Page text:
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Emma Gray: What Francis Urquart's creator told me about political fiction

Emma Gray is a graduate of the Leeds University Politics and Parliamentary Studies programme and has worked at Westminster for eleven years.  She is author of new political thriller Party Games.  Follow Emma on Twitter: @emsie1979

Screen shot 2012-10-18 at 20.21.53I have often pondered how much political fiction contributes to our understanding of personality in politics, the human aspect of a world relatively few know much about.  “Politics is such a rich backdrop, it is a fantastic stage on which to set a drama...inspiration is all around, you only have to open the morning newspapers, switch on the radio.” Bestselling author Michael Dobbs tells me over hot chocolate and a muffin.

The Coalition provides such a rich political tapestry I’m surprised fiction writers even know where to start. So how do we tell whether fictional portrayals of those who uphold our democracy are, in fact, true to life? And should they be?

In political fiction, imitation can indeed be the most sincere form of flattery if you are a politician who sees yourself as a ruthless schemer. “I think the only people I’ve actually upset in politics are those who rushed up to me and said ‘Francis Urquart, you really did base him on me, didn’t you?’” Lord Dobbs says. “And I have to say ‘actually no, I didn’t’, and they go away usually crestfallen.”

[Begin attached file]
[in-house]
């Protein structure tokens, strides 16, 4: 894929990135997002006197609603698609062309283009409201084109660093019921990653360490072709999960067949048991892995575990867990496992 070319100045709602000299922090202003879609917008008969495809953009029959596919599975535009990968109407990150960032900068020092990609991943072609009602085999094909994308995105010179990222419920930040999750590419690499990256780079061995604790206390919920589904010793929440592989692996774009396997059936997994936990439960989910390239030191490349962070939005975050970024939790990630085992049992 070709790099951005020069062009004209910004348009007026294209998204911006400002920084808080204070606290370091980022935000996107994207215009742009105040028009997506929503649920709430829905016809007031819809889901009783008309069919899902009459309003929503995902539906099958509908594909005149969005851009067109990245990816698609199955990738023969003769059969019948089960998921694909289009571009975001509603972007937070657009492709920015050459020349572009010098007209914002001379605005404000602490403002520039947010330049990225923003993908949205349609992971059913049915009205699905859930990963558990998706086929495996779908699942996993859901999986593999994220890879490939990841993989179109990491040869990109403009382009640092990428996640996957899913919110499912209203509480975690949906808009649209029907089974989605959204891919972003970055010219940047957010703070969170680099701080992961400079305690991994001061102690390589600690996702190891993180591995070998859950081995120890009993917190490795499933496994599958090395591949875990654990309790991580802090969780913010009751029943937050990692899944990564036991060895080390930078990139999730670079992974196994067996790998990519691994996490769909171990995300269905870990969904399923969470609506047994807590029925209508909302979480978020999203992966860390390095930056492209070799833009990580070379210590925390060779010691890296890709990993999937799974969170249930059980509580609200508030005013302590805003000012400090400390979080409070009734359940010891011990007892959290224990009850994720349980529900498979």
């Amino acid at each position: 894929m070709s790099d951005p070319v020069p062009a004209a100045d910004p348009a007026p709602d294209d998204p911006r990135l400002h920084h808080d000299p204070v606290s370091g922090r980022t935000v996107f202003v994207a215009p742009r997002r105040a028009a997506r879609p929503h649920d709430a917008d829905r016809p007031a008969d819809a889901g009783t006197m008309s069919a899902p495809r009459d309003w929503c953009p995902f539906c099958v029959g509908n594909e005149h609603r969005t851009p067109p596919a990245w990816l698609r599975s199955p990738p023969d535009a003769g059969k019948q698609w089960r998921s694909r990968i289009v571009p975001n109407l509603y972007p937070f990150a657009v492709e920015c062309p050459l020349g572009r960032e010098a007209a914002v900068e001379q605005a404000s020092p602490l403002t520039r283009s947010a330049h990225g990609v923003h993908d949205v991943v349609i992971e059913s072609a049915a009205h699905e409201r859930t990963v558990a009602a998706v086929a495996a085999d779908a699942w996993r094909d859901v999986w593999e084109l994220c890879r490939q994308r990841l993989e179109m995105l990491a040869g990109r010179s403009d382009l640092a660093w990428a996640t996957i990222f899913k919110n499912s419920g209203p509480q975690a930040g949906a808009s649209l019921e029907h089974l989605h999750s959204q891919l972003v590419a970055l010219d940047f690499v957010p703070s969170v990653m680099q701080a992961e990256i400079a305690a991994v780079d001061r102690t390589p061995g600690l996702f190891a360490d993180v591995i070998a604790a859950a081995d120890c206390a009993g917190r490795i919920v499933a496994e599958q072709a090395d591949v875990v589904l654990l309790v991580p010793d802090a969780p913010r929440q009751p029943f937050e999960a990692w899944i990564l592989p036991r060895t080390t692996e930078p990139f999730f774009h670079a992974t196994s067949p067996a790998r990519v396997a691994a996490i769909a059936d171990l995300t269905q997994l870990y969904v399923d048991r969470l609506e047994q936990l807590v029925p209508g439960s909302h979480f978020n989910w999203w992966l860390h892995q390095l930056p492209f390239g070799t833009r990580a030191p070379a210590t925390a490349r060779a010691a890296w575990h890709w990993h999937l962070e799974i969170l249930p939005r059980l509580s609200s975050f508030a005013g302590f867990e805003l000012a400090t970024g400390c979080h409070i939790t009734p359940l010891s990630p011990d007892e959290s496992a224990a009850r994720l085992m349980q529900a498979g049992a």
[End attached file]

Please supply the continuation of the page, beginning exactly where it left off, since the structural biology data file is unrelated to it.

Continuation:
Politicians such as Boris Johnson, George Bush Jr and even Australia’s answer to Boris, the formidable Kevin Rudd, would surely be ‘too unrealistic’ if they were fictitious creations. All three possess certain traits which border on caricatures, yet in real life we (on the whole) accept them at face value. I have been asked whether I based those in my own book on real people. To answer ‘no’ wouldn’t be strictly true; it is quite fun to take bits from different people and blend them into one to create a character worthy of the reader's attention.

Although writers may try hard to create a plausible yet entertaining story, sometimes real life can be as strange as fiction.  Lord Dobbs says: “If I wrote something in a book about a Chief Whip on his bike at the gates of Number 10, nobody would have accepted it.  You have to take reality and then water it down in order to make it credible in a novel, because you expect people to act reasonably rationally, but time and time again in politics, they don’t.”

Political gaffes and the general inadequacies of the human condition mean that politicians fall into the trap of becoming a parody of themselves.  Sean Gray (no relation!), one of the writers of The Thick of It, wrote recently that ‘life imitates sweary art’ in the series more than he intended. The excellent Armando Iannucci U.S series, Veep, features an incident where Vice President Meyers sacks her special agent for smiling, essentially telling him he should know his place, only for one of her staff to further insult him by calling him an ‘ape’.  An increasing cynicism with politicians in today’s world, with more gossip about politicians’ behaviour entering the public consciousness, means it could be argued that people are less shocked than they once were with real-life politicians and their fictitious counterparts.